At each of the identified choke points, vegetation was assessed, and a local management regime agreed including prescribed burning, grazing or a combination of both. To date, four of the five choke points are in place and actively managed by MHT. Members of the MHT underwent training in Catalonia in the tactical use of fire and to learn how prescribed burns can be used specifically for fuel management to help mitigate wildfire damage and in firefighting.

Only one choke point remains to be managed: however due to the uniqueness of its alpine habitat which would be severely damaged through a regime of prescribed burning and controlled grazing other options for this local are being explored including developing another choke point above or below this location.


Environmental and societal benefits

Photograph showing a wildfire in the Mourne Mountains and a team of firefighters tackling it (© Colum McDaid)

This project demonstrates how targeted intervention can deliver results at landscape scale.


It has not only benefited the landscape and ecology of the area but has also helped protect the quality of the water reaching the reservoirs in the Mournes which supply drinking water for about one third of the population of Northern Ireland.

The Fire Service have learned and adopted new wildfire fighting techniques working in partnership with ecologists and farmers. This enables the application of a wide range of knowledge and skills to managing the landscape for multiple benefits including water quality, ecosystems services and agricultural needs.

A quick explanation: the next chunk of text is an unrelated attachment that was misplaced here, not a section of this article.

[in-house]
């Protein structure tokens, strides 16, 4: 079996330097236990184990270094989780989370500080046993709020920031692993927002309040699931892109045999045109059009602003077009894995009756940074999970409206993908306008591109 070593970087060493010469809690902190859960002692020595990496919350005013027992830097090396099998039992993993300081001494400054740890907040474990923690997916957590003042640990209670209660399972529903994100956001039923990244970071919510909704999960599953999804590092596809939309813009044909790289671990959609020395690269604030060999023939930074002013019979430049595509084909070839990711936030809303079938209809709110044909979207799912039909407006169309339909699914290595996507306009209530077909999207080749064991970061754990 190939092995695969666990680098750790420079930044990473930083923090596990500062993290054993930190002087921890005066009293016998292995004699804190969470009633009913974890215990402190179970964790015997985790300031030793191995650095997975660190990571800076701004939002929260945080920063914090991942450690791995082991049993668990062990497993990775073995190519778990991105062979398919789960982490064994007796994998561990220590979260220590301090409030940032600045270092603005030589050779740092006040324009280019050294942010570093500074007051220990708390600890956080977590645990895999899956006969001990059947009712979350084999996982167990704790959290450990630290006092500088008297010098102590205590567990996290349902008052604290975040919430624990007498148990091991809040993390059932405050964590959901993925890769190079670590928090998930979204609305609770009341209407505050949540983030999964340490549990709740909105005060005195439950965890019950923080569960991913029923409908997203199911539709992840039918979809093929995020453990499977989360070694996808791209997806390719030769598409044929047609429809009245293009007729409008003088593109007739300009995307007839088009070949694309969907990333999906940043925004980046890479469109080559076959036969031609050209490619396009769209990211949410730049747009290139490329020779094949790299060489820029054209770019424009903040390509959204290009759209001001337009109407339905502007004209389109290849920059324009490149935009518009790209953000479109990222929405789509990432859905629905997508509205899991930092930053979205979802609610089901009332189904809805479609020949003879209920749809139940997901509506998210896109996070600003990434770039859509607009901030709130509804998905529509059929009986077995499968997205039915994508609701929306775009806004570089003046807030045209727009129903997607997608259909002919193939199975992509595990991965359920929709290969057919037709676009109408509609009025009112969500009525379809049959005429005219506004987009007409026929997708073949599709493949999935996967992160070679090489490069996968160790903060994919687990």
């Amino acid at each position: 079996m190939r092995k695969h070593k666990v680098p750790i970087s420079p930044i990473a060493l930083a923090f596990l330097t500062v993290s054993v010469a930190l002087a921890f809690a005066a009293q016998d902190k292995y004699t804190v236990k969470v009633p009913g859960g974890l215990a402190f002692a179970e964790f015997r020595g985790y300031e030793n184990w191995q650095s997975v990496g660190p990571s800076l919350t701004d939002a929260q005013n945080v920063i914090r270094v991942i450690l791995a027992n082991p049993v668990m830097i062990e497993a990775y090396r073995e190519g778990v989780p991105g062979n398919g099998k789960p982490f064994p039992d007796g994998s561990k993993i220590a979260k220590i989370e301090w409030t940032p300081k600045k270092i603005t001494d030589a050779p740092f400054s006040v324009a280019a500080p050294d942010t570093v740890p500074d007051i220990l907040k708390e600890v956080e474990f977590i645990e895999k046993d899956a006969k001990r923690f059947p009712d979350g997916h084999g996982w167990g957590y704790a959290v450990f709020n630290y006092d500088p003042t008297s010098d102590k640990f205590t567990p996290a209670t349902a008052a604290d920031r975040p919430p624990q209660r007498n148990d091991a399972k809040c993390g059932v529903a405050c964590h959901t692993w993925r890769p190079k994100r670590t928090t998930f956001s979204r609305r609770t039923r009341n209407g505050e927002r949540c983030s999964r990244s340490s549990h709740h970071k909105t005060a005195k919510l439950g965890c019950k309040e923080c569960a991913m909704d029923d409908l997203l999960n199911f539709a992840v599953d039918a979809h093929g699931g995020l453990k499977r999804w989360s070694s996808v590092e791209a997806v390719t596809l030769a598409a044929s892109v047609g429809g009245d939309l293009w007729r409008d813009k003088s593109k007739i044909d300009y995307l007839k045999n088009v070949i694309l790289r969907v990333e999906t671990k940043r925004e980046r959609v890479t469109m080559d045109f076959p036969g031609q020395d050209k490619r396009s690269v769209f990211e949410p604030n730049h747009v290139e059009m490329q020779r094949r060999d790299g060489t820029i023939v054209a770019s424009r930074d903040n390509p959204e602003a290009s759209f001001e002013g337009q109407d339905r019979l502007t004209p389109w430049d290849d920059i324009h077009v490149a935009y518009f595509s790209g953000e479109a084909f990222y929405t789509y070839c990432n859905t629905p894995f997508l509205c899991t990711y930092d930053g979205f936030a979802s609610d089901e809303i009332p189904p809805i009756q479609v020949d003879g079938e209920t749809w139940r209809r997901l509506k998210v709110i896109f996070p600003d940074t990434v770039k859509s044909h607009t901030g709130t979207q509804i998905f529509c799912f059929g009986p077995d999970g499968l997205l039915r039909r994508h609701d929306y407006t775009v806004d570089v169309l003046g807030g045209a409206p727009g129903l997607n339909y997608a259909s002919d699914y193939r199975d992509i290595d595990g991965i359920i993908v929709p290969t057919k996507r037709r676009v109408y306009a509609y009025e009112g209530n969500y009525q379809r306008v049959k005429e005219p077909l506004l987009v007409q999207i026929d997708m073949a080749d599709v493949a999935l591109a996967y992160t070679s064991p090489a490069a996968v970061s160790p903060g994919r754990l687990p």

Across the wider project area, Northern Ireland Water are managing the grazing with sheep across their land holding to help reduce the vegetation height and density which will help slow and break up the spread of fire outside of the choke points.

Shared resources and knowledge have been an important development of the project which has benefited the control of wildfires beyond the Mournes. The NIFRS and NIEA now take a multiagency response to wildfires which was unheard off before the Mourne Wildfire Project.

This approach to fire and landscape management was the first of its kind in Europe and has been used as a case study for similar approaches across Europe.


Project partners

  • Northern Ireland Environment Agency
  • Northern Ireland Fire and Rescue Service
  • Mourne Heritage Trust
  • NI Water


The Inter-Agency Climate Change Group

This project is one of a series of projects which showcase some of the best examples of Nature-based Solutions from across the four countries of the UK. The information has been compiled by the UK Inter-Agency Climate Change Group (IACCG), and is being hosted on the JNCC website on behalf of the group.




Nature-based Solutions: IACCG case studies

Published: .

To find out more about this project, or the Inter-Agency Climate Change Group, please get in touch.